Christmas Board Games, 2010-2014. This year’s purchase: Camel Up.

Does anyone else buy Christmas gifts for themselves?

No? Nobody?

Well, I do. That way even if everyone else really bombs the gift giving, I still have the gifts I got myself to fall back on. It’s foolproof. It’s never resorted to that though, so instead I just get some bonus gifts for myself.

Typically these gifts come in two forms: baseball cards in my own stocking and board games.

I’m just now realizing this, but 2014 will mark the 5th consecutive year of buying myself a board game for Christmas. I always write our cats names on the To/From tags as if they’re not actually gifts “To: Adam, From: Adam” – but the jig is up, and even the cats probably know the truth by now.

I thought I’d share the past 5 years worth of board games with you all. They’ve actually all been a hit up to this point. Maybe this tradition will continue and I’ll post a new game every December. Who knows. ¯\_(ツ)_/¯

Here are the 5 board games I’ve picked up over the past 5 years dating back to 2010.


2010: Ticket to Ride – Europe

Ticket to Ride is an game of railroad expansion. It’s probably the most well known game on this list – I had already played the United States version prior to this purchase. If you’ve only played the US version – you gotta grab the Europe version. It’s way more difficult and has a few extra quirks thrown in that make the game more interesting.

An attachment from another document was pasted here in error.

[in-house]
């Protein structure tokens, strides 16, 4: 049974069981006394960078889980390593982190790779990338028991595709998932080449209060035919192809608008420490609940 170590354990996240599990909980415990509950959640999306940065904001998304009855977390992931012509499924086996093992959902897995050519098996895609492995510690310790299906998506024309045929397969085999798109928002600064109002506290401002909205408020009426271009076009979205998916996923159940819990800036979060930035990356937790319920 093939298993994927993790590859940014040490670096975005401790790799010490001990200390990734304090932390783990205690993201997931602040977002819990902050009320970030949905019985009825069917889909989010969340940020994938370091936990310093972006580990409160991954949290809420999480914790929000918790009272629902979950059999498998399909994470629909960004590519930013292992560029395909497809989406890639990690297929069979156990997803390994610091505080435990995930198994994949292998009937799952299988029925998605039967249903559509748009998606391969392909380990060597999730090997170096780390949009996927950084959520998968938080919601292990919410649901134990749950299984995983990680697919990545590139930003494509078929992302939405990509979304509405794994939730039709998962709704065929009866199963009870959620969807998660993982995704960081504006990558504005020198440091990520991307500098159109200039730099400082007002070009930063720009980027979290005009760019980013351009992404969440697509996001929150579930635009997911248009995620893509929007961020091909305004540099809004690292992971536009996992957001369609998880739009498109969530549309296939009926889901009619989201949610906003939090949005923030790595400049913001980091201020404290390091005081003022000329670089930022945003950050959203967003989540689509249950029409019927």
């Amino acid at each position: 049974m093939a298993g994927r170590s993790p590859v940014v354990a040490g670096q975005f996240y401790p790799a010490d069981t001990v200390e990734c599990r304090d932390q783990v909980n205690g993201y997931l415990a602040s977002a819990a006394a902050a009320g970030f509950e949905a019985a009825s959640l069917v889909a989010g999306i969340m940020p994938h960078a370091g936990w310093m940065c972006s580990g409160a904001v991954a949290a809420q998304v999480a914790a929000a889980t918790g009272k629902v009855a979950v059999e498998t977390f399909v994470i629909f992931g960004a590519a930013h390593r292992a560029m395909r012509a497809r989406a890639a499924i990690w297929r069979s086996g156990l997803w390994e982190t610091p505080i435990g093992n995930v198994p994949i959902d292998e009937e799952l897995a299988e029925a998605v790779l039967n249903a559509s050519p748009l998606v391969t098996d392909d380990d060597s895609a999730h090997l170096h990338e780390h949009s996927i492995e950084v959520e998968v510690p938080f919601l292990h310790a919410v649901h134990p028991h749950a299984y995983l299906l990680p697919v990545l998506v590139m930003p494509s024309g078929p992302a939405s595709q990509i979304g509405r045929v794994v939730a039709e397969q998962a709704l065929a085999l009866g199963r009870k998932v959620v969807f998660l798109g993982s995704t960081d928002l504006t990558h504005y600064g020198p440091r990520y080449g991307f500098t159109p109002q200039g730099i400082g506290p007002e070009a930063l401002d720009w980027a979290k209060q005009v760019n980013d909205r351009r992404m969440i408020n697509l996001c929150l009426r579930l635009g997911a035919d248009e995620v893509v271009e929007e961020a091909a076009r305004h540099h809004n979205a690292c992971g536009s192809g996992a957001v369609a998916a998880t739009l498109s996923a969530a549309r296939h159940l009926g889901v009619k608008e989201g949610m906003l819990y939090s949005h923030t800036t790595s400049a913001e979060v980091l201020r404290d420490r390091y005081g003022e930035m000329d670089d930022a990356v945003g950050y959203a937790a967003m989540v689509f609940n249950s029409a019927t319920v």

Each player gets cards with a few destination routes on them and the goal is to complete as many routes/railroads as possible. You get more points for the degree of difficulty in the route. For example, if your two route goals are London to Paris and Constantinople to Edinburgh, you’re goal is to create a rail path that connects those cities. Obviously, London to Paris is not a long trek, so it’s easily accomplished, but you don’t get many points for it. Constantinople to Edinburgh is corner to corner across Europe, so it would be one of the most rewarding routs to complete.